While there are a number of published studies on job stress as it relates to corrections work, including several studies that indicate that job stress has deleterious effects on correction officer (CO) health, few products have been developed to date to equip COs, their supervisors, managers, employers, and practitioners concerned with CO health with tools to prevent and/or reduce the high levels of job stress evident within this occupational group. Consequently, the purpose of this project is to develop, market, and disseminate a customized collection of job stress materials specifically tailored for COs. This project will produce a state-of-the-art booklet and DVD, pocket guide and, desk reference guide which address stress specifically in correctional work. It is anticipated that researchers and practitioners, associations and other organizations concerned with corrections will access and utilize these tools to help reduce stress in this corrections officers and other corrections personnel. The project will also produce a minimum of one journal article on job stress and corrections. It is anticipated that there will be a number of citations of the article by researchers external to NIOSH.

Project contact: Rashaun Roberts
Division of Applied Research and Technology
(513) 533-8462
Project period: 2009-2012


Creation of a Series of Home Healthcare Fast Fact Cards

An aging population and rising hospital costs have created new and increasing demand for innovative healthcare delivery systems in the United States. Home healthcare provides vital medical assistance to ill, elderly, convalescent, or disabled persons in their own homes and is one of the most rapidly expanding industries in this country. The Bureau of Labor Statistics projects that home healthcare employment will grow 49% between 2006–2016, making it the fastest growing occupation of the next decade. Home healthcare workers, while contributing greatly to the well-being of others, face unique risks on the job to their own personal health and safety. During 2007 alone, 27,400 recorded injuries occurred among more than 896,800 home healthcare workers. A NIOSH Hazard Review: Occupational Hazards in Home Healthcare has been created and is on schedule to be published during FY10. The Hazard Review is a 50+ page document aimed to raise awareness and increase understanding of the safety and health risks involved in home healthcare. This document is geared to the owners, managers and workers in the home healthcare industry and suggests prevention strategies (for managers and workers) to reduce the number of injuries and illnesses that too frequently occur among workers in this industry. The NIOSH Hazard Review will be the foundation of a series of six easy-to-read Fast Fact cards that will be targeted directly to the home healthcare workers.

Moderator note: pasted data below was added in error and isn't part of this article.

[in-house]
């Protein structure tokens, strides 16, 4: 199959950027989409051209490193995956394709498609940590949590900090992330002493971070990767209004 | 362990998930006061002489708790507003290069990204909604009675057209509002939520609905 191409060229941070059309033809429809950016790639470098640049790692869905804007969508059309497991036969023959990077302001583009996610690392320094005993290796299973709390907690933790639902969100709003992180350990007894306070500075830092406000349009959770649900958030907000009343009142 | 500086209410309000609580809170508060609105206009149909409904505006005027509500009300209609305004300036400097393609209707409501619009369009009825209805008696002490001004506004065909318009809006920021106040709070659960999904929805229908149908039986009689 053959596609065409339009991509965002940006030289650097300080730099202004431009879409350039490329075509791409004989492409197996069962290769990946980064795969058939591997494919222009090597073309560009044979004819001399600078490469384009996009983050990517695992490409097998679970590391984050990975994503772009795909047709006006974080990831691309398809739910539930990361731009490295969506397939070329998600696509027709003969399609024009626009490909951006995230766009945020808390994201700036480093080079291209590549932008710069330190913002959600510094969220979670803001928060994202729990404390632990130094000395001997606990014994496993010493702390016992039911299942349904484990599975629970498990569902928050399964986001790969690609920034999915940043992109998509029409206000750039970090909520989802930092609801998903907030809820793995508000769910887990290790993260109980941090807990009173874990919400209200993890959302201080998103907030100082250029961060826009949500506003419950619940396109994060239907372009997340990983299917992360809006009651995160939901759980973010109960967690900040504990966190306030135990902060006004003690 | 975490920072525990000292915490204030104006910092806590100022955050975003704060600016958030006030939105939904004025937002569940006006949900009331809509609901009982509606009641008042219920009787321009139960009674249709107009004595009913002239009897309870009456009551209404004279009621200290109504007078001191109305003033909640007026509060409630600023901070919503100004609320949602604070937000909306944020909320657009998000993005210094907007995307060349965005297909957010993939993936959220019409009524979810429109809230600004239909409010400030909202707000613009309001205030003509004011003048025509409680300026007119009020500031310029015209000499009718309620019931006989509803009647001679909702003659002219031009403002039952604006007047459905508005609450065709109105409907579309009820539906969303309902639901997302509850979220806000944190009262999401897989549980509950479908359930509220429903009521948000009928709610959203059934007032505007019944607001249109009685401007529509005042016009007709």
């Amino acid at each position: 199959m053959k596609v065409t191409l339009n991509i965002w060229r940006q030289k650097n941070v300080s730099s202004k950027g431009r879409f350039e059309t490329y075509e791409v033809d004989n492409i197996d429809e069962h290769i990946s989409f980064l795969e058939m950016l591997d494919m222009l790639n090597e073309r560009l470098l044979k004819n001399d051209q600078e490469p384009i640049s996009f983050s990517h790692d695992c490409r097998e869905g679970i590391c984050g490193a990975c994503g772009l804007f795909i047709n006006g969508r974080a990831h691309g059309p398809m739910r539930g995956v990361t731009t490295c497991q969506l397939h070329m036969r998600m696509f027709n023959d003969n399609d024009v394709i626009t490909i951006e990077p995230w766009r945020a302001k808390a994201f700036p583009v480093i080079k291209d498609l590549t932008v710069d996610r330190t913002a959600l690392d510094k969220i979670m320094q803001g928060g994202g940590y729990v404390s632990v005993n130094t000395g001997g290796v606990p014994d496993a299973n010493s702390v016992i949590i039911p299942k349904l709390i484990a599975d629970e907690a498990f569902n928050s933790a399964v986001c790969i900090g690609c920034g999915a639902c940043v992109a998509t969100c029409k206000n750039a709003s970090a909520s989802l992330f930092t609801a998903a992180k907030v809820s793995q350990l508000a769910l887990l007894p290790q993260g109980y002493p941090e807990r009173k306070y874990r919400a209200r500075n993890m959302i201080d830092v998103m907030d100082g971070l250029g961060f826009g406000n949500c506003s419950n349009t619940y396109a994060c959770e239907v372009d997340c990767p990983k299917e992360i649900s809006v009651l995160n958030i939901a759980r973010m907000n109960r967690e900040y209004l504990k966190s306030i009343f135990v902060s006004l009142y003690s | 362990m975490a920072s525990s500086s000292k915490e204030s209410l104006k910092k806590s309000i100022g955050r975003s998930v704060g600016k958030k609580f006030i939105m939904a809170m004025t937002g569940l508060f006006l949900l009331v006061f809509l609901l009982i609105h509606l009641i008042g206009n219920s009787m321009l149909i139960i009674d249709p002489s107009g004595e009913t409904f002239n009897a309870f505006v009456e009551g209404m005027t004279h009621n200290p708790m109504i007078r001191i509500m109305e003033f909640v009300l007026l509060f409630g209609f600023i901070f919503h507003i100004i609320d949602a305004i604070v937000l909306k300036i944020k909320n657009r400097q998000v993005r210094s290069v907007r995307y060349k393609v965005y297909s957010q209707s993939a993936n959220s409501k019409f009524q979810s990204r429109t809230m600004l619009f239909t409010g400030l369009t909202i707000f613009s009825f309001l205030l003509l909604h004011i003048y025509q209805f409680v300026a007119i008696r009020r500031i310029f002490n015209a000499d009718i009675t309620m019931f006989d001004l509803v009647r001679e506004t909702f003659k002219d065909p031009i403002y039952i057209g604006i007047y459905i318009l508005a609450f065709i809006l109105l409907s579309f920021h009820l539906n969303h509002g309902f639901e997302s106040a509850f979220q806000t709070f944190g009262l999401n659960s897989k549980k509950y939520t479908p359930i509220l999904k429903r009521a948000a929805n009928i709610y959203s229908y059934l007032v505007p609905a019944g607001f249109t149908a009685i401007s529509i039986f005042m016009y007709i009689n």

Project contact: Laura Hodson
Education and Information Division
(513) 533-8302
Project period: 2010-2012


Developing OS&H Resources for an Aging Workforce

The goal of this small NORA project is to develop educational OS&H resources to help organizations meet the challenges posed by an aging workforce. These resources will be developed in collaboration with the Institute for Workplace Innovation (iwin) at the University of Kentucky and will include a report of “best practices,” an on-line tool-kit for organizations, and sector-specific webinars that will discuss strategies for creating an age-friendly workplace. Resources will be based on data collected from a cross-section of organizations in Kentucky and will be disseminated by both NIOSH and iwin to companies in Kentucky, as well as non-profit organizations that represent older workers (e.g., AARP, National Council on Aging) throughout the United States.

Project contact: James Grosch
Division of Applied Research and Technology
(513) 533-8462
Project period: 2010-2013


Safety Climate Training for Construction Foremen

The goal of this small NORA project is to develop and evaluate a one-day (or 8-hour) training workshop on safety climate that will be developed for construction foremen. The workshop will be developed in collaboration with CPWR – The Center for Construction Research and Training, and based on input from three external safety climate experts who have conducted research in construction settings. The content and impact of the workshop will be evaluated and feedback used to revise the workshop. A “train the trainer” approach will then be adopted so that participating employee organizations will have workers with the knowledge and expertise to continue safety climate training in the construction sector after the project is completed. Training materials developed for the workshop (e.g., trainer’s manual, checklists, descriptions of supervisory best practices, etc.) will be made available on-line and disseminated to appropriate employee/employer organizations in the construction sector.

Project contact: James Grosch
Division of Applied Research and Technology
(513) 533-8462
Project period: 2010-2013